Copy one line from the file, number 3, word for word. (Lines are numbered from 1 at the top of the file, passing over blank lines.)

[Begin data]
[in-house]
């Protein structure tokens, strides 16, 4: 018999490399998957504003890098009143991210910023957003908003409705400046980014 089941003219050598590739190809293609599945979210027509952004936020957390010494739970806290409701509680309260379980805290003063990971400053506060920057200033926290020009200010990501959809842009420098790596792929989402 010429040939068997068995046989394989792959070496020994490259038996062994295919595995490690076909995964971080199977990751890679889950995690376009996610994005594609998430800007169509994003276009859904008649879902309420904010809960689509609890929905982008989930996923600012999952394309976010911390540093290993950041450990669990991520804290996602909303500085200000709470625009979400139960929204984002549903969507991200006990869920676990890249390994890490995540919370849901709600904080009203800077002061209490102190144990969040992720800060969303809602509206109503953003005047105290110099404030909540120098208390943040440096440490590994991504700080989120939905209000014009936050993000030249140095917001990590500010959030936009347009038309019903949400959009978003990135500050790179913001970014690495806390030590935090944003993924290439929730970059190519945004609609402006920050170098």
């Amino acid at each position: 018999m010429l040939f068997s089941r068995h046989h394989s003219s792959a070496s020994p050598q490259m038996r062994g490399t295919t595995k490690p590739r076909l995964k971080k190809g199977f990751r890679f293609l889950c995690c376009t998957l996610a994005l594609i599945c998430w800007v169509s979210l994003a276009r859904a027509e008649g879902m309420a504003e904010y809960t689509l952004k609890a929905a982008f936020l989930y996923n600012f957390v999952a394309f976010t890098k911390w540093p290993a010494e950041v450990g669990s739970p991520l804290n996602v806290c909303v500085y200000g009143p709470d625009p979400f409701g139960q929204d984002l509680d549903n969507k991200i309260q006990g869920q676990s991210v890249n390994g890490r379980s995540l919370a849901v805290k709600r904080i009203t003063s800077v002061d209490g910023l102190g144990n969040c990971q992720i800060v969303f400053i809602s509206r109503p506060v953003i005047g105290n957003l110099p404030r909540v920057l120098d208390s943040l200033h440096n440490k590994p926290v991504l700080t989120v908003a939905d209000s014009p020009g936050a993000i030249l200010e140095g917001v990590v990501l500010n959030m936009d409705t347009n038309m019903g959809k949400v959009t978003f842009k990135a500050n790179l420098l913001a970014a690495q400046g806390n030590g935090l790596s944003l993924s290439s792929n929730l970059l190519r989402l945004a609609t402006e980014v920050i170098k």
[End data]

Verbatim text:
């Amino acid at each position: 018999m010429l040939f068997s089941r068995h046989h394989s003219s792959a070496s020994p050598q490259m038996r062994g490399t295919t595995k490690p590739r076909l995964k971080k190809g199977f990751r890679f293609l889950c995690c376009t998957l996610a994005l594609i599945c998430w800007v169509s979210l994003a276009r859904a027509e008649g879902m309420a504003e904010y809960t689509l952004k609890a929905a982008f936020l989930y996923n600012f957390v999952a394309f976010t890098k911390w540093p290993a010494e950041v450990g669990s739970p991520l804290n996602v806290c909303v500085y200000g009143p709470d625009p979400f409701g139960q929204d984002l509680d549903n969507k991200i309260q006990g869920q676990s991210v890249n390994g890490r379980s995540l919370a849901v805290k709600r904080i009203t003063s800077v002061d209490g910023l102190g144990n969040c990971q992720i800060v969303f400053i809602s509206r109503p506060v953003i005047g105290n957003l110099p404030r909540v920057l120098d208390s943040l200033h440096n440490k590994p926290v991504l700080t989120v908003a939905d209000s014009p020009g936050a993000i030249l200010e140095g917001v990590v990501l500010n959030m936009d409705t347009n038309m019903g959809k949400v959009t978003f842009k990135a500050n790179l420098l913001a970014a690495q400046g806390n030590g935090l790596s944003l993924s290439s792929n929730l970059l190519r989402l945004a609609t402006e980014v920050i170098k």